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Old 2018-10-20, 21:41   #81
The Carnivore
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Jun 2010

D416 Posts

Originally Posted by jvang View Post
I did a bit of research and the general consensus is that applying to higher-ranked schools becomes more of a lottery once you reach the point where everyone is equal in qualification (perfect GPA, test scores, extracurriculars, etc.).
The key to getting into one of those places is to have something that's different from the pack. You do need good grades and test scores, but it doesn't matter past a certain point - a 3.8 unweighted GPA and 1500 SAT is just as good as a perfect 4.0 unweighted GPA and 1600 SAT.

You can stand out from the pack by being a nationally ranked football star, but a more realistic option for us mortals is to have a unique set of interests. Don't be one of those dime-in-a dozen, sleep-deprived zombies that drag themselves to zero-period music or debate because they think it makes them look good on their college apps or because their parents forced them to.

Think outside the box and show admission officers what your unique passions are and how you overcame obstacles to achieve them. Maybe you're the kid whose parents were too poor or busy to take you places, but you've always wanted to explore the country, find out what's behind those mountain ranges, and wonder what the view would be like from the top. Did you take things into your own hands and earn money doing side gigs during summers and weekends? Did you take it further and use that money to build an ultralight aircraft, learn to fly it, and realize your dreams? If so, that's one heck of a story and a much better use of your time than trying to raise your ACT from an already good 34 to a perfect 36. And even if you're rejected, you'll remember that experience a lot more fondly for the rest of your life than going through the grind to get a perfect grade in a subject you have little interest in but are required to take.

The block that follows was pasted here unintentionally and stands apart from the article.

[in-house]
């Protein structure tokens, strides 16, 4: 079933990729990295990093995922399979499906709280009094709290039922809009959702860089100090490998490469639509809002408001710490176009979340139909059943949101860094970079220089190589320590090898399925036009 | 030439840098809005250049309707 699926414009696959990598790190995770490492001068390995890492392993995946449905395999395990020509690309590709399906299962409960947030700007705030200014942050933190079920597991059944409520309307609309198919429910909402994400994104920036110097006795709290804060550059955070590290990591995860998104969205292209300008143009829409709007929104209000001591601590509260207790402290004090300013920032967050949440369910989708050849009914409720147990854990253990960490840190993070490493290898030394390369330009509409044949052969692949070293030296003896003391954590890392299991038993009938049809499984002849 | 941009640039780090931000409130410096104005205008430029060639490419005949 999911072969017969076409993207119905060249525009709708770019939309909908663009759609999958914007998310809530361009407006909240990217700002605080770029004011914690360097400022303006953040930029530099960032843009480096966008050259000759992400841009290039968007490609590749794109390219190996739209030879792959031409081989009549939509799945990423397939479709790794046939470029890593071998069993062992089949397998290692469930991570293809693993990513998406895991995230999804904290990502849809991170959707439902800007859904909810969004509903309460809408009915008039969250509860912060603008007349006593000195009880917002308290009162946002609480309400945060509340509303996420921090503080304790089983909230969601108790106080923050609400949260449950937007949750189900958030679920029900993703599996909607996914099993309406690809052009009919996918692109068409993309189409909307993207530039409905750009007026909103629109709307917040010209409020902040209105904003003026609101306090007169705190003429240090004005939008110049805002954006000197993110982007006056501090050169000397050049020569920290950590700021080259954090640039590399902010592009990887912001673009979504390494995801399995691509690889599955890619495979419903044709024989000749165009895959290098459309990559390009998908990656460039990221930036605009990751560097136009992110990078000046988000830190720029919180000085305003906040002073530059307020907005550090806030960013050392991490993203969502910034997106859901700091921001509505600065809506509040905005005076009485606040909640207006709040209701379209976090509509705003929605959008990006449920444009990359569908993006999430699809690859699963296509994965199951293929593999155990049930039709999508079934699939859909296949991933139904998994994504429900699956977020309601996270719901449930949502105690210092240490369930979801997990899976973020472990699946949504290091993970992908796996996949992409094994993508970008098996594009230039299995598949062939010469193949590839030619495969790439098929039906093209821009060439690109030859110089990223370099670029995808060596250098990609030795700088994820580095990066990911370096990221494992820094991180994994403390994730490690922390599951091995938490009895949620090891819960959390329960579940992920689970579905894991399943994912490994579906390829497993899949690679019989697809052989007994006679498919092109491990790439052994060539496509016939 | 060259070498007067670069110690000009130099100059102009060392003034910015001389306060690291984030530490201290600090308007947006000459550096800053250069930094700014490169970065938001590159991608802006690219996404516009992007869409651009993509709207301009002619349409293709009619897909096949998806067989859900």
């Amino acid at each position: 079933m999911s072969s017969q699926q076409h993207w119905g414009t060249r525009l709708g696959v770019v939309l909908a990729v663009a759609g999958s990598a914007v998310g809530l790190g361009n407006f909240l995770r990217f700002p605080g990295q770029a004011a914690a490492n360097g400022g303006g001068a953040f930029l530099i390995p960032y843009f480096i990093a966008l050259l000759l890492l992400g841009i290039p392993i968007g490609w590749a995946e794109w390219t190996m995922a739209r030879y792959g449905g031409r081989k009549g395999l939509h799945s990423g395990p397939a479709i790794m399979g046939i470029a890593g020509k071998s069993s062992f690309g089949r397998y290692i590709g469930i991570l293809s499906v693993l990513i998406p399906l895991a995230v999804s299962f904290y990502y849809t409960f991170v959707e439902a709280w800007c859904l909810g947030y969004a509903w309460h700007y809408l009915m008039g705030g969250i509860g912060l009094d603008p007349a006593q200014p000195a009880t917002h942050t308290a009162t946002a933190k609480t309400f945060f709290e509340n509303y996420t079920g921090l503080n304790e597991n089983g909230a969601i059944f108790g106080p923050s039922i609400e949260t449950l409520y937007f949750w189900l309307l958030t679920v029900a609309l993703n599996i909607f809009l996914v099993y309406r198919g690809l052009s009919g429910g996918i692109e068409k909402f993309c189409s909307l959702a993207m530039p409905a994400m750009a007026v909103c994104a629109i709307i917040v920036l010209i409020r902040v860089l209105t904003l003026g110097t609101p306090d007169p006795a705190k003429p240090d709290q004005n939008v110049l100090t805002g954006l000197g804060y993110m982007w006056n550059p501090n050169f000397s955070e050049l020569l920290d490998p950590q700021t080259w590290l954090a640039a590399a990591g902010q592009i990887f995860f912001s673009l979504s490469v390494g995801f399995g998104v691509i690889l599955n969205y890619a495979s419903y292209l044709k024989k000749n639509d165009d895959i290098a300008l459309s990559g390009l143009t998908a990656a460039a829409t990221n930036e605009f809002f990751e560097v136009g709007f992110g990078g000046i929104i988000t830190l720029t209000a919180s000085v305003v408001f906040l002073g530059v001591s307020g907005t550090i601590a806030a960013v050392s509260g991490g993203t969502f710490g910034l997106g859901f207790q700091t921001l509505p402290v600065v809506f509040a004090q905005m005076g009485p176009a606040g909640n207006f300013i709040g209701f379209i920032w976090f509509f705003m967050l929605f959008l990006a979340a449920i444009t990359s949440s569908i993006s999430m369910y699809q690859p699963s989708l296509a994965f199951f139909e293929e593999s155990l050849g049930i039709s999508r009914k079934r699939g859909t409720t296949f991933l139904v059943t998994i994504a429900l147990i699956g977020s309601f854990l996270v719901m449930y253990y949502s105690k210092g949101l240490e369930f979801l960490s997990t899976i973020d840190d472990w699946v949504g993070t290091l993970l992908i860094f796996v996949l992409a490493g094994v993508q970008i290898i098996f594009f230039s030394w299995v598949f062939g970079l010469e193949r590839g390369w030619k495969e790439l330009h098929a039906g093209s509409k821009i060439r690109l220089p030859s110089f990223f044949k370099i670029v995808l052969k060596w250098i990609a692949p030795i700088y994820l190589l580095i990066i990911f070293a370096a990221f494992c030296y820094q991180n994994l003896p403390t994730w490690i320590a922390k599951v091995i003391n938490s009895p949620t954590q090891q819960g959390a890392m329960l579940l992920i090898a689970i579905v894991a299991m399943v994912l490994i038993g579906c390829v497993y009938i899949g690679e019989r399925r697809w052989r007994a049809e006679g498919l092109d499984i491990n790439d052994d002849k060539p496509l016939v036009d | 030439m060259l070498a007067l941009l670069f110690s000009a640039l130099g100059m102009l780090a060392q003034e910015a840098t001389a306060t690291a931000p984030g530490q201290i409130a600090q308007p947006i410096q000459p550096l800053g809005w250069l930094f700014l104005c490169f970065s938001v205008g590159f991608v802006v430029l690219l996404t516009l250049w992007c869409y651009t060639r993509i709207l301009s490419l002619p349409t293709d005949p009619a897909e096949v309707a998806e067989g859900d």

Or perhaps you're the kid who always loved snowboarding but lived in a warm climate with plenty of sand and no snow. Did you make the best of your situation, build your own boards, and try sandboarding instead? Did you like it, get good at it, and maybe even try out for the sandboarding world championship? In the process, what lessons did you learn in determination, perseverance, and dealing with failure? While you may not get as many points as a high school swimmer who made it to the Olympics, it certainly beats doing something conventional like joining the tennis team for a few years and being just a regular player.
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